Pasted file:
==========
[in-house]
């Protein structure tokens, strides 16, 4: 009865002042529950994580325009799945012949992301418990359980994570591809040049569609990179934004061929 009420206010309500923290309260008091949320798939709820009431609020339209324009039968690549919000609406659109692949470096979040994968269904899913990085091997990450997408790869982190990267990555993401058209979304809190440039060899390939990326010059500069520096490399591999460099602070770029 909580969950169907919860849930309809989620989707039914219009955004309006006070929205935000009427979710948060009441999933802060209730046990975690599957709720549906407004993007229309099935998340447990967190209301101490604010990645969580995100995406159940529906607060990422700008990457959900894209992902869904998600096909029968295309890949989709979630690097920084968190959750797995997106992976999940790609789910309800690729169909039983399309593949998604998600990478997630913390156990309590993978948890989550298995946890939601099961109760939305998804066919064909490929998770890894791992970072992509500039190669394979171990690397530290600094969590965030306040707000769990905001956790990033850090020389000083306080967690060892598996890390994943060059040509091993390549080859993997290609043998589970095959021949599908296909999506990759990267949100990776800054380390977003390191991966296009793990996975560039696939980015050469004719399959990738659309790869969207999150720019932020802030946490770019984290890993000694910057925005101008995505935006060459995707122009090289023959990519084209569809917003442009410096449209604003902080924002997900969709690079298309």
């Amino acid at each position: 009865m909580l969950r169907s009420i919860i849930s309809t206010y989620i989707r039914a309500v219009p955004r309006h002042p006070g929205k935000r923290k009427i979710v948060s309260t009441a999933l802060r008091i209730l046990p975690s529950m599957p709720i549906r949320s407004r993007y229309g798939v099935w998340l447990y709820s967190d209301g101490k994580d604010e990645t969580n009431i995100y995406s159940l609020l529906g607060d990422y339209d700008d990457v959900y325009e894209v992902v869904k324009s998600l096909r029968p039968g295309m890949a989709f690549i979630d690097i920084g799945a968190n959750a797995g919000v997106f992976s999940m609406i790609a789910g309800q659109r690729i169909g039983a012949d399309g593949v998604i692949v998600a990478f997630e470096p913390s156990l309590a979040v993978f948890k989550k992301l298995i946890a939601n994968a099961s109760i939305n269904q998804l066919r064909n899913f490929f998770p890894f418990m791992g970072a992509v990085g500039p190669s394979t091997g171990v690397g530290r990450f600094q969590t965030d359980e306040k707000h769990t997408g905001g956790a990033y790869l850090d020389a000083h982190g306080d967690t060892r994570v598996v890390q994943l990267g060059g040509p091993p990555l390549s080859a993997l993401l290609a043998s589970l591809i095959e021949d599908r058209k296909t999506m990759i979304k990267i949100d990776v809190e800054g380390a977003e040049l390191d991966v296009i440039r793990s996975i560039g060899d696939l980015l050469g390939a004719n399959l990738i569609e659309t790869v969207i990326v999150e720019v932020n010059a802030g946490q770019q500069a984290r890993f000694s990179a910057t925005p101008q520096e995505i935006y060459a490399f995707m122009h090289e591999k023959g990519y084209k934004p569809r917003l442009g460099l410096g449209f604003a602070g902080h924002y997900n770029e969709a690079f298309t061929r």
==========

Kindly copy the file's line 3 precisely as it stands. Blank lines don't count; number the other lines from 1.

């Amino acid at each position: 009865m909580l969950r169907s009420i919860i849930s309809t206010y989620i989707r039914a309500v219009p955004r309006h002042p006070g929205k935000r923290k009427i979710v948060s309260t009441a999933l802060r008091i209730l046990p975690s529950m599957p709720i549906r949320s407004r993007y229309g798939v099935w998340l447990y709820s967190d209301g101490k994580d604010e990645t969580n009431i995100y995406s159940l609020l529906g607060d990422y339209d700008d990457v959900y325009e894209v992902v869904k324009s998600l096909r029968p039968g295309m890949a989709f690549i979630d690097i920084g799945a968190n959750a797995g919000v997106f992976s999940m609406i790609a789910g309800q659109r690729i169909g039983a012949d399309g593949v998604i692949v998600a990478f997630e470096p913390s156990l309590a979040v993978f948890k989550k992301l298995i946890a939601n994968a099961s109760i939305n269904q998804l066919r064909n899913f490929f998770p890894f418990m791992g970072a992509v990085g500039p190669s394979t091997g171990v690397g530290r990450f600094q969590t965030d359980e306040k707000h769990t997408g905001g956790a990033y790869l850090d020389a000083h982190g306080d967690t060892r994570v598996v890390q994943l990267g060059g040509p091993p990555l390549s080859a993997l993401l290609a043998s589970l591809i095959e021949d599908r058209k296909t999506m990759i979304k990267i949100d990776v809190e800054g380390a977003e040049l390191d991966v296009i440039r793990s996975i560039g060899d696939l980015l050469g390939a004719n399959l990738i569609e659309t790869v969207i990326v999150e720019v932020n010059a802030g946490q770019q500069a984290r890993f000694s990179a910057t925005p101008q520096e995505i935006y060459a490399f995707m122009h090289e591999k023959g990519y084209k934004p569809r917003l442009g460099l410096g449209f604003a602070g902080h924002y997900n770029e969709a690079f298309t061929r």